Read More: what do you attribute the fact that you've just spoken of, Harold, that there are a billion and a half Moslems in the world and a billion and a half Christians and only fourteen million Jews, how do you explain the enormous appeal of these religions? I said: Well on the one hand, in both Islam and Christianity, you're getting a great deal in exchange for very little. All you have to do in Christianity is say, "I accept that Jesus of Nazareth was also Jesus Christ, the Son of God, the anointed one or Messiah," and as a result you have life eternal. And all you have to do in Islam, as they say, which is what it means, is submit just to the statement that Mohammed, who is certainly not divine and doesn't pretend to be divine is nevertheless the seal of the prophets, the final kind of a prophet and all you have to do is submit to the will of Allah, and in return you get Paradise. And of course there's also the fact, as I said on Charlie Rose, that Christianity triumphed not just because of that but because Constantine the Great looked over what was available to him, including Mithraism and so on, and said, "The right way to hold the Empire together, the right state religion is Christianity." So he swung the sword of Constantine, and out went all the heretical versions of Christianity also, including the Gnostics and we got the Church, the Roman Catholic Church indeed. And then Mohammed, as the Koran makes clear, and all the texts after it—Mohammed is definitely a man of war and kept defeating the Arabian Jews and he defeated the various Arabian pagans, and after his death his Califs went on and on and on magnificently (ah yes, beautiful wife) magnificently went on conquering. So both Islam and Christianity triumphed by the sword, and of course then started engaging with one another—in the Crusades, in Spain, in North Africa, and at the moment, whether we like it or not, in Iraq and Afghanistan, and God knows where next.---


The Florida Family Association, which called the show “propaganda that riskily hides the Islamic agenda’s clear and present danger to American liberties and traditional values,” has been encouraging supporters to email retailers whose commercials have aired during the show. The group claimed it has not seen this strong a response to any other issue in its 23 years of existence….Read More:

…HB: Yahweh?

LQ: . . . God?

HB: I don’t like him. I repeat I wish he would go away. But somehow he doesn’t. I don’t think I have any nostalgia for him. I wouldn’t dream of praying to him, but then I’m an Emersonian, and Emerson in “Self-Reliance” says quite wonderfully, “As men’s prayers are a disease of the will, so are their creeds a disease of the intellect.” Now Christianity has creeds; Judaism doesn’t. Islam has creeds; Judaism doesn’t. There are now one and a half billion so-called Christians in the world and one and a half billion so-called Moslems in the world—those who have submitted: which is what it means, Islam means “submission.” There are perhaps fourteen million Jews still left, so obviously it’s a thousand to one. The fight got settled a long time ago, but on the other hand there are even more Hindus. Nobody knows how many people there are in India—they don’t practice birth control there, unlike the Chinese who so rigorously try to keep their population from getting completely out of hand; there may well be more Indians now than there are Chinese—in any case, if you add up all the Indians, excluding the Pakistanis or the Moslem Kashmiris, if you add up all the Hindus and other modes of religion in India which are not Moslem or Christian, and you add in all the Taoists, Buddhists, and Confuciusts, not only of China but of the rest of Asia, and the Buddhists and Shintoists of Japan, there are more non . . . what are we to call them? Ultimately at the moment it seems to me that with great crusader Bush leading us there is a k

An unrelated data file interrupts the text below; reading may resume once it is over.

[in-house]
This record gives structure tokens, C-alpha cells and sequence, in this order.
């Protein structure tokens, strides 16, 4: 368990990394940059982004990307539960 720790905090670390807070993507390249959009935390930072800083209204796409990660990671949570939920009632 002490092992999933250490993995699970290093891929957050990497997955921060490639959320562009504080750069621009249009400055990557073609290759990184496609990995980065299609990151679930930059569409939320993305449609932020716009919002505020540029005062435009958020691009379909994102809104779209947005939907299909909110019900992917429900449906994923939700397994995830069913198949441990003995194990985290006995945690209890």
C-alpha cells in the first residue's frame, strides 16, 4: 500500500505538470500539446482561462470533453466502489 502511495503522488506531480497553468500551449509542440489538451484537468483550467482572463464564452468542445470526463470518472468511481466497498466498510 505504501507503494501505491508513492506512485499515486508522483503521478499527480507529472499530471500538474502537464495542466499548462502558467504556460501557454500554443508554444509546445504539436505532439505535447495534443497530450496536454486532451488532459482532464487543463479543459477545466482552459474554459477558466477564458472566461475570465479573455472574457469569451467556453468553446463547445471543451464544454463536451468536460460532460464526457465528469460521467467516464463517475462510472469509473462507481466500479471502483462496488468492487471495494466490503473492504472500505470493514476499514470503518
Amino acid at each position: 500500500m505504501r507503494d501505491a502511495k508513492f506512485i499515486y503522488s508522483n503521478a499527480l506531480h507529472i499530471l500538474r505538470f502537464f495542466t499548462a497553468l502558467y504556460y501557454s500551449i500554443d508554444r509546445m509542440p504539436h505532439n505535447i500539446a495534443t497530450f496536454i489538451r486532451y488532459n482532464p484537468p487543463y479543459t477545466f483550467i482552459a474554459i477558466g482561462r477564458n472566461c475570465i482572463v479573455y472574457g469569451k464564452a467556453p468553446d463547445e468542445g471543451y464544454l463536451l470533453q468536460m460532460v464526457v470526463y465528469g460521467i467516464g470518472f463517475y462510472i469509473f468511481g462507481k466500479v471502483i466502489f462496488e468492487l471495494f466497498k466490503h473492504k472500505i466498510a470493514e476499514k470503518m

of religious war being fought between the Moslem world and the Christian world, just as there is obviously a religious war being fought between the state of Israel and the Moslem world, which is why Israel is sitting on top of that vast mound of atomic and hydrogen bombs in Dimona, but in the long run I suppose the religious future may well lie with the East.